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Silence of the faithful is cowardice

 

Archbishop Charles J. Chaput, O.F .M. Cap.

 

Originally published in the Rocky Mountain News October 22, 2004

 

Life is full of surprises, and I had another one this week. It turns out that the archbishop of Denver believes that "supporting stem cells is a sin." It must be true because I read it in Newsweek magazine. Except it isn't.

On the same day, one of Denver's local dailies informed me that "in another foray into politics," I had accused "Democratic vice presidential candidate John Edwards of lying about the potential curing power of embryonic stem-cell research."

In fact, I didn't name any candidate, any political party or even the location of the remarks I highlighted. The candidate is immaterial. So is the political party. But the issue, for Catholics and the culture at large, is vital. What I actually said this week - and what I've said many times before this election year - is the following:

"We do know that stem cells from adults and umbilical cords do show great promise and already have applications in therapy. The church has no objection to such stem-cell research. In fact, she supports and encourages it.

"The problem with embryonic stem-cell research comes down to this: We need to kill the embryos to do the research. The fact that developing human beings don't 'look human' is irrelevant. So are their size and their stage of development. They're still human, and left to their natural growth, they become thinking, feeling adults with hopes and moral purpose - exactly like the rest of us."

The Catholic Church didn't place stem-cell research on the public agenda. Others did. The Catholic Church didn't insert the issue into this year's campaign speeches. Others did. But for Catholics to remain silent on matters involving the sanctity of human life and the ethics of scientific research is not "tolerance." It's cowardice.

In a democracy, religious believers, communities of faith and religious leaders have every right to take part in the public conversation. In fact, when they don't, they steal from their country and impoverish our civic dialogue. In the United States, the Constitution guarantees that freedom, and American history is filled with examples of people of faith shaping politics in powerful and healthy ways.

Real pluralism always involves friction. It draws its life from people of strong conviction who work to advance what they believe in the public square - ethically and nonviolently, but vigorously and without embarrassment. Trying to silence religiously based moral witness on public issues is just another form of bullying. It attacks the democratic process in the name of democracy itself. It's curious that many of the same people who publicly fret about the "separation of church and state" when it comes to issues like stem-cell research and abortion were delighted to have the church speak out about the plight of farm workers, economic justice, Vietnam, civil rights, Iraq and the death penalty.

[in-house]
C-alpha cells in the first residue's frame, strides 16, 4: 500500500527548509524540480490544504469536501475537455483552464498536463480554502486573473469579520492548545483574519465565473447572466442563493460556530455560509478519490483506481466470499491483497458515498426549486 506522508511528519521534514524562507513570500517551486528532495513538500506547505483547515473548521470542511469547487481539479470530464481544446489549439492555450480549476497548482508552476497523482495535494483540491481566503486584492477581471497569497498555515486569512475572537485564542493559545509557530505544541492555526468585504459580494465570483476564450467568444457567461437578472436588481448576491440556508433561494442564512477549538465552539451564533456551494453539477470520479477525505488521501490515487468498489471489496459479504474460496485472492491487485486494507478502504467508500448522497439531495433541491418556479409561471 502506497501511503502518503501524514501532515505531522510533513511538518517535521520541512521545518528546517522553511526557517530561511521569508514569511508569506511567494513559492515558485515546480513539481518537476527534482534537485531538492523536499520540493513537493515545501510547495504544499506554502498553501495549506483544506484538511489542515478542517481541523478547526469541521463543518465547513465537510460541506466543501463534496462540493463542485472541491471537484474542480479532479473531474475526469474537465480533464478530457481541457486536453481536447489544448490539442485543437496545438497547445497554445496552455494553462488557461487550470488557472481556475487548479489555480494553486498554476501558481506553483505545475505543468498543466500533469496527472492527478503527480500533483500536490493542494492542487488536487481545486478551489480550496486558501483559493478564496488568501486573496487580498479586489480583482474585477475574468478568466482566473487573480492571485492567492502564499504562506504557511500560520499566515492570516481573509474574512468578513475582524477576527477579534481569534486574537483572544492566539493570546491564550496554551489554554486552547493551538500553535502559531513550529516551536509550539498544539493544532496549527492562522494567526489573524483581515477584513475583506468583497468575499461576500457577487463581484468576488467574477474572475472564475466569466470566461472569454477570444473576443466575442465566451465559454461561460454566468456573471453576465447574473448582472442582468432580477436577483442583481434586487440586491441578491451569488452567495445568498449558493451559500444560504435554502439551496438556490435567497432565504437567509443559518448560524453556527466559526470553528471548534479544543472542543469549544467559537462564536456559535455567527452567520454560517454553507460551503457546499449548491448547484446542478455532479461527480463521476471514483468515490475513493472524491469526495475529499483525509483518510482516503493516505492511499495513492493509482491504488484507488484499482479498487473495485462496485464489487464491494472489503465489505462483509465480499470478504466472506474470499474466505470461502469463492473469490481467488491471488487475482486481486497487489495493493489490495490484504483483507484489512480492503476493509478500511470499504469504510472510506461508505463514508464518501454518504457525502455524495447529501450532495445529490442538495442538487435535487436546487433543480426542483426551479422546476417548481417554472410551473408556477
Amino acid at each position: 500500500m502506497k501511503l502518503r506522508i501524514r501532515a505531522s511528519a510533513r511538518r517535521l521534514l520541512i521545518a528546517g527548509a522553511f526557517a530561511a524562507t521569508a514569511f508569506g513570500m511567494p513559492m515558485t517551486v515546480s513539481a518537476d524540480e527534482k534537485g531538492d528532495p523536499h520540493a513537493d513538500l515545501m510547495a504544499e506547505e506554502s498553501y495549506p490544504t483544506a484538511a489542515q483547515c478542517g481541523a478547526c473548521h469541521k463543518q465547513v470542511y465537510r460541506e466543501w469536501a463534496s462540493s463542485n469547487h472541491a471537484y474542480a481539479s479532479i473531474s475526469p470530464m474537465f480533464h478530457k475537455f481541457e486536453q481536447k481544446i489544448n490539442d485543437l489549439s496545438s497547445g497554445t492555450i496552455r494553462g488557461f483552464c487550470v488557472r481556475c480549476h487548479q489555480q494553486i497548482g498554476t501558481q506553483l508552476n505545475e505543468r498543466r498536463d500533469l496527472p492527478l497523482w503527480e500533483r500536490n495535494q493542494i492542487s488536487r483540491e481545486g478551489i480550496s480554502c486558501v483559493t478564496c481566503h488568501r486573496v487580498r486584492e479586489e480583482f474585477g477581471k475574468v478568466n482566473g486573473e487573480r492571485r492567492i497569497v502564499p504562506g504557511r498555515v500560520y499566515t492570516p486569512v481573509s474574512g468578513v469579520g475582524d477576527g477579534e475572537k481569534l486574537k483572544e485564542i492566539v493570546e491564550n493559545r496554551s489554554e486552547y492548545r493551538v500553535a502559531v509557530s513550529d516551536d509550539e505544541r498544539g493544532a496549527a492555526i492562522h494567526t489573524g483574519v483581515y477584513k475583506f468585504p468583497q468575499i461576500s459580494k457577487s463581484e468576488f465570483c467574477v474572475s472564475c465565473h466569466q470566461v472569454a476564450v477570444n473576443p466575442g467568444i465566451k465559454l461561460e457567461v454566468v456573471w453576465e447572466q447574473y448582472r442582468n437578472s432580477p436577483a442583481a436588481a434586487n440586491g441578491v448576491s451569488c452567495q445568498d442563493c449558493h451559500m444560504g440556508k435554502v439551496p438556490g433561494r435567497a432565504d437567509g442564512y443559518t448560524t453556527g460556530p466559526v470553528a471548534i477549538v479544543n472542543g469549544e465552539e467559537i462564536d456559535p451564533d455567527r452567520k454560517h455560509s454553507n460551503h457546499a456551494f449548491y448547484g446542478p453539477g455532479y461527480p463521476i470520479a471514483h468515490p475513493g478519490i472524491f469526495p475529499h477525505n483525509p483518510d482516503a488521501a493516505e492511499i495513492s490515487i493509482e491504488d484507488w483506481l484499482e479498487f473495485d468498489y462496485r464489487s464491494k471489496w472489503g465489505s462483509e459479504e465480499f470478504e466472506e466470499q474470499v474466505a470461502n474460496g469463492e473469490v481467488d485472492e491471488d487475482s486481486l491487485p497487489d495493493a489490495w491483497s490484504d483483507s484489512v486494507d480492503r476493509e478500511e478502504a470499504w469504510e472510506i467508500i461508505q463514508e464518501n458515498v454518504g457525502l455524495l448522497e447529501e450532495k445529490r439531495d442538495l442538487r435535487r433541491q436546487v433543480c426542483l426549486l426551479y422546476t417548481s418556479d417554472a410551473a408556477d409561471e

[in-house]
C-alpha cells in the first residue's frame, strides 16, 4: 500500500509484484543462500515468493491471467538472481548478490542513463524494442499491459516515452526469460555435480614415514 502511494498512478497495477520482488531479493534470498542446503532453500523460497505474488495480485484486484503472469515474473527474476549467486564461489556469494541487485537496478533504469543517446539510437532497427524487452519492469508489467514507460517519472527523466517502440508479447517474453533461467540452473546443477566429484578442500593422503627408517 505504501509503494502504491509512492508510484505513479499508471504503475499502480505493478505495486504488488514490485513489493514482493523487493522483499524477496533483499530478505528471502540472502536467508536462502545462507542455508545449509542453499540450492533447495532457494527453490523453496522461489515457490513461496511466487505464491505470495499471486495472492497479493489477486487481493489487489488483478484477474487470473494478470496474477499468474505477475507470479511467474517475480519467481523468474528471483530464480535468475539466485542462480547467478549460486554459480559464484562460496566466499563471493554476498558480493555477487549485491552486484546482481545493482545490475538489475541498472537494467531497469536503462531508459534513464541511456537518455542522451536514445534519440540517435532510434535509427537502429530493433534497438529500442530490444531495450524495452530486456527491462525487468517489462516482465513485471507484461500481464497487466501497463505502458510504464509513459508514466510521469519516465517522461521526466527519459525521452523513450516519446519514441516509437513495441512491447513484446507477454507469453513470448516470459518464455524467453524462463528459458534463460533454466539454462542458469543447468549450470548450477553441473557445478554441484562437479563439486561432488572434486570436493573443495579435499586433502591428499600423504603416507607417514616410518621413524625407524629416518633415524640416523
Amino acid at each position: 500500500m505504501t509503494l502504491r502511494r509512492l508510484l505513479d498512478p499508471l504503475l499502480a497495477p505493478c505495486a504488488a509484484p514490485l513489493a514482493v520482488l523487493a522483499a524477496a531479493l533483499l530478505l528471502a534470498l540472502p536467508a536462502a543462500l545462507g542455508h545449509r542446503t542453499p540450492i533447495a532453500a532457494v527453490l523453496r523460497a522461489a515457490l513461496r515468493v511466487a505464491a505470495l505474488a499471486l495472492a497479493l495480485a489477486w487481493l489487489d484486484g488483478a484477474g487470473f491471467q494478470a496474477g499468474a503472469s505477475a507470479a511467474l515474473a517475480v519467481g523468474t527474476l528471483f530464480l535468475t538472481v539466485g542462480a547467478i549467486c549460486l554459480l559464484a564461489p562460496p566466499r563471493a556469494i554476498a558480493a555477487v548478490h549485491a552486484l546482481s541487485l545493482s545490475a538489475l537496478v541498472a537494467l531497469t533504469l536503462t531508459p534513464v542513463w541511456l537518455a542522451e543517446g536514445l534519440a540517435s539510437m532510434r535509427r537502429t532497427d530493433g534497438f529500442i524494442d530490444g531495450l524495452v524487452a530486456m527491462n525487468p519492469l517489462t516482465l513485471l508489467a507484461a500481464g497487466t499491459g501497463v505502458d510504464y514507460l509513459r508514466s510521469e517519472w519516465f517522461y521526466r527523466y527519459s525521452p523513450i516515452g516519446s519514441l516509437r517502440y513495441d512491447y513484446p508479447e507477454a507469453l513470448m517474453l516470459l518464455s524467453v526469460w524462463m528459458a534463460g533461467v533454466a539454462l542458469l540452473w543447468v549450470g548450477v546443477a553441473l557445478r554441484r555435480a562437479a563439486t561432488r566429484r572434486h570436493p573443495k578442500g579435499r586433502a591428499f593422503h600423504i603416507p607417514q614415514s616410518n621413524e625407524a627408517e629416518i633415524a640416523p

It's curious that many of the same people who publicly fret about the "separation of church and state" when it comes to issues like stem-cell research and abortion were delighted to have the church speak out about the plight of farm workers, economic justice, Vietnam, civil rights, Iraq and the death penalty.

If persons are serious about what they claim to believe, then they naturally work to bring every aspect of their lives into harmony with it. That includes their family life, their friendships, their business and employment activities, and their political choices. In the case of Christians, who make up roughly 80 percent of America's population, the Gospel tells us to be leaven in the world (Matthew 13:33). It doesn't say, "Except in our political decisions,"

If Catholics, for example, claim to "personally oppose" abortion but then do nothing to protect the life of the unborn child, they are ignoring their own principles and violating their own consciences,

For Catholics, abortion is not only a matter of Christian tradition or Catholic teaching. It's equally an issue of human dignity and civil rights. We betray our democratic

responsibilities, not simply our religious identity, if we fail to defend the right to life of the unborn child,

Obviously, the church's social ministry deals with a vast array of other issues every day

of the week, from assisting the poor, the hungry and the homeless to educating inner-city children. For Catholics, that's our duty and our privilege. Our obligations to pursue social and economic justice, and to advance the dignity of the whole human person by no means end with the unborn child. But they do always begin there, because the right to life is first and fundamental.

Catholics - and all persons of goodwill - should demand of both political parties exactly the same thing: policies that defend the sanctity of every individual human being from conception to natural death; and policies that serve the common good.

Decent people can differ very deeply about which policies best achieve those goals, but all other rights depend on the right to life. That's the cornerstone of social justice.

Reasonable persons should be able to agree on that and act - and inform their vote - accordingly.

 

 

 

 

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